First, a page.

I firmly believed at the time that nuclear winter was possible in large part because one of my personal heros believed it. By 1988, however, it became clear that the idea was invalid. Scientists had long known that clouds of dust or soot from volcanoes or forest fires could provoke cooling on a wide scale. Those clouds, however, quickly dissipated. The nuclear-winter hypothesis claimed that the cloud generated by nuclear war would not behave in the same manner but would be “self-lofting” and persistent. More-advanced computer modeling shot that idea down and by the late ’80s no one but a few unfortunate Soviet scientists were really pushing the idea.
If the story had ended there, Sagan’s involvement could have been written off as an honest mistake, but the 1991 Gulf War showed that Sagan had let politics warp his science. Sagan vociferously opposed the liberation of Kuwait and claimed that Saddam’s threat to torch the oil fields would create a vast “self-lofting” cloud of oil smoke which would cause significant weather disruptions in West Asia and possibly the entire world. Sagan said that the science showed that liberating Kuwait would be so environmentally destructive that it outweighed any other benefits.
When I saw Sagan on TV making his claims I felt as if someone had punched me in the stomach. Being keenly interested in the nuclear-winter hypothesis I had read the research several years before that put the idea to rest. Self-lofting clouds simply don’t occur. I knew Sagan had to be aware of the new research on the matter and I had assumed that he had long since dropped the idea. To see him stand up and proclaim a hypothesis that he had to have known had no validity was devastating to me. It became clear to me that Sagan was marching in cohort with his old nuclear-freeze crowd who opposed the liberation on ideological grounds, and that he was fabricating, consciously or otherwise, a scientific rationale for his opposition. Subsequent events would later prove Sagan absolutely wrong. Saddam did torch the oil fields, the fires did produce huge clouds that blocked the sun and cooled the areas underneath them, but the clouds were never self-lofting or persistent and they had no significant impact anywhere.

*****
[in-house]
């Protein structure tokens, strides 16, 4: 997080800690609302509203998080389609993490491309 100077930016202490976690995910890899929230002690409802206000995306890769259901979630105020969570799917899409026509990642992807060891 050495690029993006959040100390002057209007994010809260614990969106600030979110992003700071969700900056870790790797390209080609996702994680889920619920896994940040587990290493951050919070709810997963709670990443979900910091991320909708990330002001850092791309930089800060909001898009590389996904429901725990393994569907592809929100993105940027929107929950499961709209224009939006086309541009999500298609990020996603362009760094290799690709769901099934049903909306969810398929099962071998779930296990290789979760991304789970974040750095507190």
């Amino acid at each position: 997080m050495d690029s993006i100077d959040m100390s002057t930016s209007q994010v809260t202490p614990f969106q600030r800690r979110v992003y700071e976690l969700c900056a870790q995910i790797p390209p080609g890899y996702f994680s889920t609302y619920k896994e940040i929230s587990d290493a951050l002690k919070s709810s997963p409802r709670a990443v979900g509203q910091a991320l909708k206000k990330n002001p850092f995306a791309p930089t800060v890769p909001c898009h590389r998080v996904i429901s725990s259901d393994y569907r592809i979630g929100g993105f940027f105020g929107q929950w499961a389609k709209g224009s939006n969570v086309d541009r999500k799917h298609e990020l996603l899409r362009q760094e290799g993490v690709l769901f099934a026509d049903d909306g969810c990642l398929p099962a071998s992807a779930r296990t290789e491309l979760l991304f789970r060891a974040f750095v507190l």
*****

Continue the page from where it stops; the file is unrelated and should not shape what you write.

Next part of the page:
I think Sagan fell prey to the post-modernist concept that if a person has power as a result of some role they fill in society then they have a moral obligation to use that power to advance their political ideology. In the ’80s, Carl Sagan was the public face of science in America. He was that era’s Albert Einstein, the one scientist who virtually everyone knew and recognized. The temptation to use that recognition and respect to advance a political agenda proved too tempting. He let his role as political activist subvert his role as a scientist.
The nuclear-winter/oilfield-winter episodes became yet another lesson to me about the way in which politics corrupts science. Such lessons strongly inform my attitude toward global warming. I have no doubt that if Sagan stilled lived he would be lecturing us all just as emphatically about the “reality” of global warming as he did about the “reality” of nuclear winter. The poison of politics infects even the best of us if we let it. Once we drink from that cup we never think clearly afterwards.
And fallen heroes never truly rise again.